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Title VII at the Supreme Court

Posted by Giovanna A. D'Orazio | Dec 11, 2023

The Supreme Court has a Title VII case this term, examining whether an "adverse employment action" can be established without a significant showing of harm or a "significant disadvantage", typically financial, when an employee has been transferred but not fired.  Title VII of the Civil Rights Act of 1964 is the federal statute that prohibits discrimination in employment on the basis of sex, race, color, national origin and religion. 

By way of background, Title VII (and employment discrimination statutes generally) require an adverse employment action to happen before you can go to the EEOC and file your charge (or file a lawsuit for statutes without an EEOC requirement). The most glaring adverse employment action is getting fired, but includes things like a failure to promote or a constructive discharge because of a hostile work environment.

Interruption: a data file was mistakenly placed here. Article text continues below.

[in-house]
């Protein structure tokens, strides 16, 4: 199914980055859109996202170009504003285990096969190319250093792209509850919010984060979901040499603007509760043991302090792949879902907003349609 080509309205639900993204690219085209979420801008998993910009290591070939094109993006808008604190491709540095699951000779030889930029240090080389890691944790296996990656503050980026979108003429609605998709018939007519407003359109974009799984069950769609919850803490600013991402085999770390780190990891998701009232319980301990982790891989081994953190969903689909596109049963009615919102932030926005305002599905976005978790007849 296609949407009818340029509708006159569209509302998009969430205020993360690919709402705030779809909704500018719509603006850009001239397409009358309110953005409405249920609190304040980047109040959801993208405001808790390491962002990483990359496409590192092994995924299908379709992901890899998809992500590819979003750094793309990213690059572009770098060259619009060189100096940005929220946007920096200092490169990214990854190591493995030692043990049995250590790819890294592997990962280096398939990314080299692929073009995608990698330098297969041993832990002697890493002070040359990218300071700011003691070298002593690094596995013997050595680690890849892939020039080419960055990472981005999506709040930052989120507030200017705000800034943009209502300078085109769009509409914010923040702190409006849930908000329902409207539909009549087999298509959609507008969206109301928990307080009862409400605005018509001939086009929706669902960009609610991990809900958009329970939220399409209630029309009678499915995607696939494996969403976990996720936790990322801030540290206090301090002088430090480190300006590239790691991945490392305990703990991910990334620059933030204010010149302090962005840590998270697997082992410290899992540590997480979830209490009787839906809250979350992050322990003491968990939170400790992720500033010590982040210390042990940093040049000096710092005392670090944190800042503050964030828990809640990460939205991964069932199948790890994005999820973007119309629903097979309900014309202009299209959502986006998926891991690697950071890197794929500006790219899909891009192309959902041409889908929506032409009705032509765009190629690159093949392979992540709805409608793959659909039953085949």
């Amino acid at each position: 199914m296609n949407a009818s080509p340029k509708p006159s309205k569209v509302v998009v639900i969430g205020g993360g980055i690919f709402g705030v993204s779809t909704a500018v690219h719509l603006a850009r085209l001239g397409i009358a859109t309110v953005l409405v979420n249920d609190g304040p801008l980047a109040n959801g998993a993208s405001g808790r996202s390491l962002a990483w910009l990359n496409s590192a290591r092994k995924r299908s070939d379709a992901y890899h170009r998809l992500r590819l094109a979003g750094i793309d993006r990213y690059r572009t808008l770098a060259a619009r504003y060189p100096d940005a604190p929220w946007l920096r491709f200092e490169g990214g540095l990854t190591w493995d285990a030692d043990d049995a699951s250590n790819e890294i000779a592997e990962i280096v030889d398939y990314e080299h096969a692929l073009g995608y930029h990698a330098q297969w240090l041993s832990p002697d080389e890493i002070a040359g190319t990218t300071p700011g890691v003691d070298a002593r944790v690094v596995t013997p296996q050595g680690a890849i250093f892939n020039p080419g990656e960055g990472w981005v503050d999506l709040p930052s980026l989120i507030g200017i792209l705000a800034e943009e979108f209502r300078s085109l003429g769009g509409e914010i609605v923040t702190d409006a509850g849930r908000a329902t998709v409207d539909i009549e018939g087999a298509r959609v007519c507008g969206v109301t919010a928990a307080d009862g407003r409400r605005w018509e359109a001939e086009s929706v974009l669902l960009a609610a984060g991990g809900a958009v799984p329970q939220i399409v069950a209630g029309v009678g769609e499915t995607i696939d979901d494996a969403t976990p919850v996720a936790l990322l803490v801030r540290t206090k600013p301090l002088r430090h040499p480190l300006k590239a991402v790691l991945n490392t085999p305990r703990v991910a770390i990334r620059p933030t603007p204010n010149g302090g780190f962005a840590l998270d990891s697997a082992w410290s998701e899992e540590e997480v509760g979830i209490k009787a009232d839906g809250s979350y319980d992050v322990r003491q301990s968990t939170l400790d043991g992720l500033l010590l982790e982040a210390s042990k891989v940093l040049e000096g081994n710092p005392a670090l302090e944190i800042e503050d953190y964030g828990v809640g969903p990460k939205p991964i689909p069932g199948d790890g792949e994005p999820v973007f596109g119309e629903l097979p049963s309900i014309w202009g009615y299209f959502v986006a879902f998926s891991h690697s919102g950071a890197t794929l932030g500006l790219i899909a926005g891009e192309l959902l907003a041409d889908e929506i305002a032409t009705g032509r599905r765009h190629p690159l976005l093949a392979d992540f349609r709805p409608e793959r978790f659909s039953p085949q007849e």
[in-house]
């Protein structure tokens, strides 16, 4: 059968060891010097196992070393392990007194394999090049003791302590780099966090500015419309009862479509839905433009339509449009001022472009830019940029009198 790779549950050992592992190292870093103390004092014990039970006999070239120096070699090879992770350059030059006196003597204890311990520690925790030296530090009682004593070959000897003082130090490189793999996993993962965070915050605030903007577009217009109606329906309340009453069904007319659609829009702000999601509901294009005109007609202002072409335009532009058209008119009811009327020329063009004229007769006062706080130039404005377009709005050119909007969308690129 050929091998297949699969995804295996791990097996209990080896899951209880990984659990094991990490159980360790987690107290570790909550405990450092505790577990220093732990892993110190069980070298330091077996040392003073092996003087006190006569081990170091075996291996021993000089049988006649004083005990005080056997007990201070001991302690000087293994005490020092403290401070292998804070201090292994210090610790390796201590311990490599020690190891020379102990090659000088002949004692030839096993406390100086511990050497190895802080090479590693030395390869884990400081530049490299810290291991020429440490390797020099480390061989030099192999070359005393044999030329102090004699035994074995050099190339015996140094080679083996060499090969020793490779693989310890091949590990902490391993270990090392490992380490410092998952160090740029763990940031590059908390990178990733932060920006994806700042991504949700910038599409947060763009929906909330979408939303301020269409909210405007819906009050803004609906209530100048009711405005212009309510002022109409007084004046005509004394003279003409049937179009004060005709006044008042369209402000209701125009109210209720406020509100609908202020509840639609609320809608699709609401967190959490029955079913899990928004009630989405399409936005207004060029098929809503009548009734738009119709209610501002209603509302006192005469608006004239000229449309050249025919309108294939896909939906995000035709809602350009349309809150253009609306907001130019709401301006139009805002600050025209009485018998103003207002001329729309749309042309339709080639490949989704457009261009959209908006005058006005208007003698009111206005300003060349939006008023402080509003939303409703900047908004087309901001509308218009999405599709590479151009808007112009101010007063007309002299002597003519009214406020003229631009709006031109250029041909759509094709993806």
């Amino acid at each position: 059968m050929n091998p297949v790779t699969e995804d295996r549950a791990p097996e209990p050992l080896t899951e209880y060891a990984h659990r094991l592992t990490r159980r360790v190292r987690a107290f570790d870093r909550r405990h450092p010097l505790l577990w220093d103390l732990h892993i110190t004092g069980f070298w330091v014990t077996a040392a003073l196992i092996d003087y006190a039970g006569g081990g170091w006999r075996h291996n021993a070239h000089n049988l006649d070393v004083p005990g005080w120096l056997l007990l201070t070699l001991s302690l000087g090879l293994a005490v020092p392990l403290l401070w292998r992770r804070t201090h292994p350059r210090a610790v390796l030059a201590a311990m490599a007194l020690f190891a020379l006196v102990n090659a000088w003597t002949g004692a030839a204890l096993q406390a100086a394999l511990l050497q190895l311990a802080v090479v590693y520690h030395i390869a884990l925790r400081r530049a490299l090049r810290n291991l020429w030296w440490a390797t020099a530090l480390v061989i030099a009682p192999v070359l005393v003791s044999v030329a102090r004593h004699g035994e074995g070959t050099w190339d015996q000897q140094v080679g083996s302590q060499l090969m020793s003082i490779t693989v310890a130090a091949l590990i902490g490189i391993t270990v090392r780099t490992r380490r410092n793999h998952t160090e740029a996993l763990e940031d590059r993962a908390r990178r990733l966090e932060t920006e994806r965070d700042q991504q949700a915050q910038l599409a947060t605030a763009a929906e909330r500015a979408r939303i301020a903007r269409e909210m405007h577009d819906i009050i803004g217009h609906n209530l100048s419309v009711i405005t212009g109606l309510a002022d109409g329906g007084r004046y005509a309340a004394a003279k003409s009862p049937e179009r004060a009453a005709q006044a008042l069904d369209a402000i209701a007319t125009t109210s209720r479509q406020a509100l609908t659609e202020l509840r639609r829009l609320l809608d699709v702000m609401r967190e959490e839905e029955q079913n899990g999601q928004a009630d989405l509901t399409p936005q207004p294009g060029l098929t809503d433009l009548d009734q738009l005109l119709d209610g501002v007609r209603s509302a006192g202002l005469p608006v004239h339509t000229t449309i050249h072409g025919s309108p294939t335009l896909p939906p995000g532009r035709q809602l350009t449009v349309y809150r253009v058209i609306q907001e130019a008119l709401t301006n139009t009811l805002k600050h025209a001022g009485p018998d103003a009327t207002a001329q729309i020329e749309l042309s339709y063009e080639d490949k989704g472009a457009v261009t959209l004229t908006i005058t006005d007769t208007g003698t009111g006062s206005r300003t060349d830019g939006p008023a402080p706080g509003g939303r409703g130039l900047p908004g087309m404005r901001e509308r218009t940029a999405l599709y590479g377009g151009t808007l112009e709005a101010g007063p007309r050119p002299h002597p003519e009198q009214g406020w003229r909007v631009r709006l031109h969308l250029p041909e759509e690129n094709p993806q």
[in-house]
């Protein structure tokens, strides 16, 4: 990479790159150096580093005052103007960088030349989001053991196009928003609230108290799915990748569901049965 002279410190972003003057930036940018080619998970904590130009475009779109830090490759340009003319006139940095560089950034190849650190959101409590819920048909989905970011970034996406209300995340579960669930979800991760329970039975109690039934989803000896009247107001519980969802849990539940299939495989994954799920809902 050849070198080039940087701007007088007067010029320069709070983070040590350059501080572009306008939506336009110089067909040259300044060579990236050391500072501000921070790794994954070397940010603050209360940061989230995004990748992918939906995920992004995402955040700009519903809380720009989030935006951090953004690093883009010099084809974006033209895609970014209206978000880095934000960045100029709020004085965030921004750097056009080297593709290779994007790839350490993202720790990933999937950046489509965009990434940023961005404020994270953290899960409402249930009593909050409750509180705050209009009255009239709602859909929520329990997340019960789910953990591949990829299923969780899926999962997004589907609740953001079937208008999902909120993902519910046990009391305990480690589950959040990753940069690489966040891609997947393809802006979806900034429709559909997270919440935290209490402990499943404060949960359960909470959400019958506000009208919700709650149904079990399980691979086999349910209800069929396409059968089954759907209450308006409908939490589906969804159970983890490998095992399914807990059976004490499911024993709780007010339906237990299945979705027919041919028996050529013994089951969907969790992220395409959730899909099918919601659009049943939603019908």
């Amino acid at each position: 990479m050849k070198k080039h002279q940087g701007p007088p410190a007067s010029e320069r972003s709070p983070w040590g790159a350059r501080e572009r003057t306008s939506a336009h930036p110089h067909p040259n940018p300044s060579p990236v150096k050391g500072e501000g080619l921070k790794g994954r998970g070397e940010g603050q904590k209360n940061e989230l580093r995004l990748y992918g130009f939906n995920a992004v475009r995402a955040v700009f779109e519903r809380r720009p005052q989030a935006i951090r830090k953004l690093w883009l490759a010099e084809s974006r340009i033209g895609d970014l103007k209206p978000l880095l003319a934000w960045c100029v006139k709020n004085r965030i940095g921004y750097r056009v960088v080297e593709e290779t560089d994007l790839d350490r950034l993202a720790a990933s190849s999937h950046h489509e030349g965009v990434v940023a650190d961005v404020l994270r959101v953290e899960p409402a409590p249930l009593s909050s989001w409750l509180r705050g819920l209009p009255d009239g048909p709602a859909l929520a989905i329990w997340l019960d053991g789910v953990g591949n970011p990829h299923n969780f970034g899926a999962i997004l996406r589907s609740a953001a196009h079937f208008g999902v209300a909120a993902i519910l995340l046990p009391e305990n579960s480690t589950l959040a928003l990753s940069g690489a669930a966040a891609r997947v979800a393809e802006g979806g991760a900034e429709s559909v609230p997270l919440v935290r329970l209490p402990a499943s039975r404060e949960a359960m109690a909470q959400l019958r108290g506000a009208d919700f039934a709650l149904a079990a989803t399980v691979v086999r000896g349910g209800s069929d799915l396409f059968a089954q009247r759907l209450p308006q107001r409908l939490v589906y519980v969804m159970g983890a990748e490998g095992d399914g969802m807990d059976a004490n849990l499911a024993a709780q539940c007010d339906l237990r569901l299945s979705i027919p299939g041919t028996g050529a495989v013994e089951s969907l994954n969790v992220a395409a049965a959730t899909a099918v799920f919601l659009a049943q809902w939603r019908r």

This case asks, what about a lateral transfer when you don't lose any money, but your new position is pretty bad compared to your last one? In this case, a female officer with a prestigious title and other perks was transferred to a different position, but still retained the same pay, and was replaced by a male officer in the objectively better position. The lower courts dismissed the case saying this was not a sufficiently adverse employment action. Now, the Supreme Court will decide what Title VII actually requires before an employee can challenge discrimination.  The case is Muldrow v. City of St. Louis

About the Author

Giovanna A. D'Orazio

Giovanna has experience litigating, among other things, commercial, general civil, employment, land use and personal injury matters in New York State and federal courts. Giovanna focuses her practice on plaintiff's employment and personal injury matters, with a particular interest in women's rights and employment discrimination and harassment.

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